The next destination on our list of Alec approved spots was the clear blue waters Cabo Pulmo national park and its resident coral reef. We made it fairly easily, with the only traffic beings cows and dead donkeys, but the problems soon arrived once our convoy reached the beach, as despite being in the mighty Toyota, we found ourselves pretty stuck in the sand after only a few precious metres. However, this being Mexico, a big, and I mean big, Mexican quickly came to our rescue with a tyre pressure gage, a shovel, and some expert advice along the lines of ‘no fast’ and ‘slow, slow, slow’ that were carefully choreographed with some hand gestures. Benj soon got the message, and after a lot of edging forwards, and then going back, and then going forwards again, and then going back, we made it far enough down the beach to be away form the noisy nationals, and set up camp. There was little time to relax though, as the beautiful water that sat a few metres in front of us was inviting us in, so we grabbed the snorkelling gear out of the packed truck and waddled into the water. Unfortunately for me, my googles broke almost instantly, and despite my practical prowess, the mask remained unfixed, so I decided against wearing the flippers and breathing tube, and just held the goggles onto my face. Surpsingly, the salt water that easily reached my eyes was the least of my worries, as despite the coral and its amazing fish appearing to be very far away from me, it really wasn’t, and so the next ten minutes, for me anyway, was a period of yet more pain for my feet, some new damage to my knees, and a whole lot of damage to my unfit lungs. It was fun, so I got out.
I didn’t give up on the diving though, and soon I had new protype of googles to test, which were held onto my head very uncomfortably with a bungee chord, but they worked, and soon I was out in amongst the colourful fishies and lethal coral armed with my phone in its waterproof case. Sadly my camera work let me down slightly, but my goggles certainly didn’t, and together Los Tres Amigos saw some incredible sights courtesy up of Mother Nature, all of which sat no more than 30 metres away from our tent. We eventually got tired though, and we settled in for another evening of awful cooking and beer drinking.
Day four was arguably the best of the bunch, which has to be hugely credited to my incredible achievement in not picking up anymore injuries, but I guess the days top notch activities played a decent part as well. After waking up in the oven tent feeling like a sun dried tomatoe, and then rehydrating myself by napping by the water as the sun came up as well as officially becoming one of the most amazing places I’ve slept, we headed back into the water for some more snorkelling. This time around, my photography skills were on a new level (for me) and I so nearly managed to capture the long fish that I labelled as a snake during my mini heart attack, and I even got some blurry footage of a huge school of fish wandering past me. Sadly the octopus was just too much for my camera skills. We then spent the afternoon bobbing up and down in the kayaks in the latest instalment of our overwhelming failure to catch some fish, and that day was of course no different, however this trip was made a little more exciting by the sighting of a manta ray chasing El’s boat and breaching as it went off into the distance. It was quite the drama for about ten seconds, but our lives soon died down again, so we headed back to shore and began the tedious process of packing up the truck once again.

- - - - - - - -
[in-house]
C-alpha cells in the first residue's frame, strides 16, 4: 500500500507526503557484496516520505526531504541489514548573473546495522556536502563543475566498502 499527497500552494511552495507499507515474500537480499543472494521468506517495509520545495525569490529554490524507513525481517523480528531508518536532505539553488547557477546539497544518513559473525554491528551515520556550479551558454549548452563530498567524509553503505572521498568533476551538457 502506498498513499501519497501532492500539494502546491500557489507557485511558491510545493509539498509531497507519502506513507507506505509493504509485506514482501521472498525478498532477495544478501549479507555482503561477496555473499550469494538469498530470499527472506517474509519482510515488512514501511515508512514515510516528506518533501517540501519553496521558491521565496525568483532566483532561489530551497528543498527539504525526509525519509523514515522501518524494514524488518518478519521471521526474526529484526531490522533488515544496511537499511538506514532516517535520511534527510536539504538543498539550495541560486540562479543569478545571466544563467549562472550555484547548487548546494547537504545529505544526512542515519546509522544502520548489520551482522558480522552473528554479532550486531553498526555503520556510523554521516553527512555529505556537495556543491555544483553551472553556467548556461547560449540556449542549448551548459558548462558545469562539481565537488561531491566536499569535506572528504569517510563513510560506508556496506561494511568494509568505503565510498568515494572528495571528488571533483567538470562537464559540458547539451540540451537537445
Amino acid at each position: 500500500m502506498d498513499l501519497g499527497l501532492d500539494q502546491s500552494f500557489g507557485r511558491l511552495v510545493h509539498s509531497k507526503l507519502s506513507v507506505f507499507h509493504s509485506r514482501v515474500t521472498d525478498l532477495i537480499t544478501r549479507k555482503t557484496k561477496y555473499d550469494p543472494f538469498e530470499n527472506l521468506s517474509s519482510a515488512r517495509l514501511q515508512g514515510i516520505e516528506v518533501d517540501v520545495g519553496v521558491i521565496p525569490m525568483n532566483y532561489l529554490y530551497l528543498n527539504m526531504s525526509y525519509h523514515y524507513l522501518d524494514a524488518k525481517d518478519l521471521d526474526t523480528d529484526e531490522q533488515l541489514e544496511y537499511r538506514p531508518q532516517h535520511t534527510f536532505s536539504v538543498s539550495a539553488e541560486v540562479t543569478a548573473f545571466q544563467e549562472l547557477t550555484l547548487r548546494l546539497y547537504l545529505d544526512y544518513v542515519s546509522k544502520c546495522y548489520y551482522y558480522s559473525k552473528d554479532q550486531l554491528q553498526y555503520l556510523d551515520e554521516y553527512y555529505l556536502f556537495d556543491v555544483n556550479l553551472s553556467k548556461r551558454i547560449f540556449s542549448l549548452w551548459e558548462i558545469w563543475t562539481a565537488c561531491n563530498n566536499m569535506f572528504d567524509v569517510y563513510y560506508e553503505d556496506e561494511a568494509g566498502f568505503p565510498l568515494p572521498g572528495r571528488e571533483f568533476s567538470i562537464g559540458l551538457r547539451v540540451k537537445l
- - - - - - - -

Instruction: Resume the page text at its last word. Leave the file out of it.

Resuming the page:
Apart from the tent nearly blowing away, the truck getting stuck again, me losing a flip flop when trying to push the Toyota out, and us losing a beer to the big Mexican dude that helped us once again, we made it back on to the road fairly easily, and after a quick beer stop and a bite of expensive lunch, we were motoring towards Nine Palms. The journey was slightly longer than anticapated due to the necessary act of blowing up the tyres BY OURSELVES, but after a few hours of the same CD repeating itself, we made it to our favourite surf spot, and set up camp for the last time, complete with a almost roaring fire and another incredible view to watch as we regrattbly consumed some more average pasta and sauce. It was perfect.